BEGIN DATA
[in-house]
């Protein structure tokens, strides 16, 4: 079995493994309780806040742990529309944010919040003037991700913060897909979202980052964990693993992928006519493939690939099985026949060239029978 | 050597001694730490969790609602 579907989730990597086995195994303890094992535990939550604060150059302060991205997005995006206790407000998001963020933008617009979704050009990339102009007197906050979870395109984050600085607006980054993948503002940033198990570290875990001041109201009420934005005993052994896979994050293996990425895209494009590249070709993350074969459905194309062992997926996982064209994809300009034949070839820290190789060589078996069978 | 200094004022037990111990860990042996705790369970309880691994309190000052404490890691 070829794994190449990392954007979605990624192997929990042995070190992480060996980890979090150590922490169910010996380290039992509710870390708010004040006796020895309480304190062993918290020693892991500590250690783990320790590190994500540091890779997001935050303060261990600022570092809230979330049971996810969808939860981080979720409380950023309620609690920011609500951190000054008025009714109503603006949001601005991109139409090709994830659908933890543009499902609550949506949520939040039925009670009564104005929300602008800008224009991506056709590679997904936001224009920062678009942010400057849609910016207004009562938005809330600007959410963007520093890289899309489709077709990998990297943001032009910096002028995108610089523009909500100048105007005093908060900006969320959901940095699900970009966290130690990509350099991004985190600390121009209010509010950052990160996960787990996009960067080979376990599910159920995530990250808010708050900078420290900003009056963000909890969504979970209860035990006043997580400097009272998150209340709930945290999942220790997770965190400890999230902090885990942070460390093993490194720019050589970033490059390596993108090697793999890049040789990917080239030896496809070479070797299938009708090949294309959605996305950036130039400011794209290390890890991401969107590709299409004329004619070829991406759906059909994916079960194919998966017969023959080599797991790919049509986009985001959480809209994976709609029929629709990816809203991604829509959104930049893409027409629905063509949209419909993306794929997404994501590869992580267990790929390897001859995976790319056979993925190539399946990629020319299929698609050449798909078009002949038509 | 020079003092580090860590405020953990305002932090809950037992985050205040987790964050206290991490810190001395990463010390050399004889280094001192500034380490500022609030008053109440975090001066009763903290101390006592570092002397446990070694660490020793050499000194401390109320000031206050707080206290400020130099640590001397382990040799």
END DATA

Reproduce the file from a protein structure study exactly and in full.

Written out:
[in-house]
């Protein structure tokens, strides 16, 4: 079995493994309780806040742990529309944010919040003037991700913060897909979202980052964990693993992928006519493939690939099985026949060239029978 | 050597001694730490969790609602 579907989730990597086995195994303890094992535990939550604060150059302060991205997005995006206790407000998001963020933008617009979704050009990339102009007197906050979870395109984050600085607006980054993948503002940033198990570290875990001041109201009420934005005993052994896979994050293996990425895209494009590249070709993350074969459905194309062992997926996982064209994809300009034949070839820290190789060589078996069978 | 200094004022037990111990860990042996705790369970309880691994309190000052404490890691 070829794994190449990392954007979605990624192997929990042995070190992480060996980890979090150590922490169910010996380290039992509710870390708010004040006796020895309480304190062993918290020693892991500590250690783990320790590190994500540091890779997001935050303060261990600022570092809230979330049971996810969808939860981080979720409380950023309620609690920011609500951190000054008025009714109503603006949001601005991109139409090709994830659908933890543009499902609550949506949520939040039925009670009564104005929300602008800008224009991506056709590679997904936001224009920062678009942010400057849609910016207004009562938005809330600007959410963007520093890289899309489709077709990998990297943001032009910096002028995108610089523009909500100048105007005093908060900006969320959901940095699900970009966290130690990509350099991004985190600390121009209010509010950052990160996960787990996009960067080979376990599910159920995530990250808010708050900078420290900003009056963000909890969504979970209860035990006043997580400097009272998150209340709930945290999942220790997770965190400890999230902090885990942070460390093993490194720019050589970033490059390596993108090697793999890049040789990917080239030896496809070479070797299938009708090949294309959605996305950036130039400011794209290390890890991401969107590709299409004329004619070829991406759906059909994916079960194919998966017969023959080599797991790919049509986009985001959480809209994976709609029929629709990816809203991604829509959104930049893409027409629905063509949209419909993306794929997404994501590869992580267990790929390897001859995976790319056979993925190539399946990629020319299929698609050449798909078009002949038509 | 020079003092580090860590405020953990305002932090809950037992985050205040987790964050206290991490810190001395990463010390050399004889280094001192500034380490500022609030008053109440975090001066009763903290101390006592570092002397446990070694660490020793050499000194401390109320000031206050707080206290400020130099640590001397382990040799």